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    IAEA, Iran Fail to Reach Deal on Nuclear Inspections

    The IAEA (International Atomic Energy Agency) Deputy Director General and Head of the Department of Safeguards Herman Nackaerts arrives after a trip with his team to Iran at the Airport Schwechat, in Vienna, January 18, 2013.The IAEA (International Atomic Energy Agency) Deputy Director General and Head of the Department of Safeguards Herman Nackaerts arrives after a trip with his team to Iran at the Airport Schwechat, in Vienna, January 18, 2013.
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    The IAEA (International Atomic Energy Agency) Deputy Director General and Head of the Department of Safeguards Herman Nackaerts arrives after a trip with his team to Iran at the Airport Schwechat, in Vienna, January 18, 2013.
    The IAEA (International Atomic Energy Agency) Deputy Director General and Head of the Department of Safeguards Herman Nackaerts arrives after a trip with his team to Iran at the Airport Schwechat, in Vienna, January 18, 2013.
    VOA News
    The chief United Nations nuclear inspector says no deal has been reached with Iran to investigate its controversial nuclear program, but that a meeting will take place next month.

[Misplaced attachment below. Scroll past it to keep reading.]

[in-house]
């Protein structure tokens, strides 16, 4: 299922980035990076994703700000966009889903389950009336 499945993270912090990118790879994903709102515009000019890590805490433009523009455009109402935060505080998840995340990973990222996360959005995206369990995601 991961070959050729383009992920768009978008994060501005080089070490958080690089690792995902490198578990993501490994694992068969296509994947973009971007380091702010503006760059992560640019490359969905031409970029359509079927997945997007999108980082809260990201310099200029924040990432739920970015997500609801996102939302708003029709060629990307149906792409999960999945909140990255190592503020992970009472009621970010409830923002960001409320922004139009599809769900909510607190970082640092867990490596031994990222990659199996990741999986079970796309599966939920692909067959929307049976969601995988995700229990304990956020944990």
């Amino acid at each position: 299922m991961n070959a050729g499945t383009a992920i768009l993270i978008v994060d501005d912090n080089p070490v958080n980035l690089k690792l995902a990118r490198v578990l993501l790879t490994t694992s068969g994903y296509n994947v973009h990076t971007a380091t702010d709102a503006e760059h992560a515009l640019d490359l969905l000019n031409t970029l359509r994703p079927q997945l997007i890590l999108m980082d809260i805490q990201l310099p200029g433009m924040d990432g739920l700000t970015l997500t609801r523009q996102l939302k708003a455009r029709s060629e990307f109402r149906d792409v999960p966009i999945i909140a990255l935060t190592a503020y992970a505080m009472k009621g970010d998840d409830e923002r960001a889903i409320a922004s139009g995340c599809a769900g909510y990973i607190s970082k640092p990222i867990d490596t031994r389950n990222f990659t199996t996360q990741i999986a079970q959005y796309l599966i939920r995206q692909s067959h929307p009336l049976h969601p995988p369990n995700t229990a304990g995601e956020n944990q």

International Atomic Energy Agency team leader Herman Nackaerts and his team of U.N. inspectors arrived Friday at Vienna airport following two days of "intensive discussions" in Tehran.

    Citing unspecified differences, Nackaerts said they were unable to produce an agreement on access to Iranian nuclear facilities.

    "We could not finalize the structured approach to resolve the outstanding issues regarding possible military dimensions of Iran's nuclear program," he said.

    Nackaerts said another round of talks will take place on February 12 in Tehran.

    The IAEA had hoped to gain access to the Parchin military site, which Western nations suspect is related to nuclear weapons development. Iran says it is a conventional military site and that its nuclear program is strictly for peaceful purposes.

    Iranian Foreign Ministry spokesman Ramin Mehmanparast said Tuesday that a religious decree issued by Iran's supreme leader banning nuclear weapons is binding on the Iranian government.

    The IAEA visit comes as international diplomats are again setting the stage for separate negotiations with Tehran over curbs to its nuclear ambitions.

    Iran and the so-called P5+1 contact group - the United States, Britain, Russia, China, France and Germany - are expected to try to open talks in the coming weeks after a seven-month hiatus.

    The last time Iran's nuclear negotiators met with their foreign counterparts, in Moscow in June, the talks did not go well. Both sides wanted their maximum demands met, and they offered little in return.

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